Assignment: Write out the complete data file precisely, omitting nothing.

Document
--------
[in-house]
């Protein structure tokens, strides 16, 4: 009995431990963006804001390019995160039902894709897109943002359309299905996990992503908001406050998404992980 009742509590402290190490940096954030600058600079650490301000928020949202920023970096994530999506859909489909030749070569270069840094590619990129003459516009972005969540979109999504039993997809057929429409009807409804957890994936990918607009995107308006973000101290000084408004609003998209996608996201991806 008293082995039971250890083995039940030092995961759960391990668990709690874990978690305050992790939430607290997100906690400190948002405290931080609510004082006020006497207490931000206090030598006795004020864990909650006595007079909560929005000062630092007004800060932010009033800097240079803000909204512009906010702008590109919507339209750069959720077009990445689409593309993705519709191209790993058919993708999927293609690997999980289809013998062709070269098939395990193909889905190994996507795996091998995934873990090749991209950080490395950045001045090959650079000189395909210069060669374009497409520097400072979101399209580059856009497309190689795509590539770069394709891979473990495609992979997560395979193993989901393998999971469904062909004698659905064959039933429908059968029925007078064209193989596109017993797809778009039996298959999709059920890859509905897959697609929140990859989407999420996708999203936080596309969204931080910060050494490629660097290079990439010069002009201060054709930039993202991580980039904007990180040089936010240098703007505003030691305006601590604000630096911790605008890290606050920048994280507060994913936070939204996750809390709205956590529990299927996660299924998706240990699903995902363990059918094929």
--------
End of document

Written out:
[in-house]
């Protein structure tokens, strides 16, 4: 009995431990963006804001390019995160039902894709897109943002359309299905996990992503908001406050998404992980 009742509590402290190490940096954030600058600079650490301000928020949202920023970096994530999506859909489909030749070569270069840094590619990129003459516009972005969540979109999504039993997809057929429409009807409804957890994936990918607009995107308006973000101290000084408004609003998209996608996201991806 008293082995039971250890083995039940030092995961759960391990668990709690874990978690305050992790939430607290997100906690400190948002405290931080609510004082006020006497207490931000206090030598006795004020864990909650006595007079909560929005000062630092007004800060932010009033800097240079803000909204512009906010702008590109919507339209750069959720077009990445689409593309993705519709191209790993058919993708999927293609690997999980289809013998062709070269098939395990193909889905190994996507795996091998995934873990090749991209950080490395950045001045090959650079000189395909210069060669374009497409520097400072979101399209580059856009497309190689795509590539770069394709891979473990495609992979997560395979193993989901393998999971469904062909004698659905064959039933429908059968029925007078064209193989596109017993797809778009039996298959999709059920890859509905897959697609929140990859989407999420996708999203936080596309969204931080910060050494490629660097290079990439010069002009201060054709930039993202991580980039904007990180040089936010240098703007505003030691305006601590604000630096911790605008890290606050920048994280507060994913936070939204996750809390709205956590529990299927996660299924998706240990699903995902363990059918094929």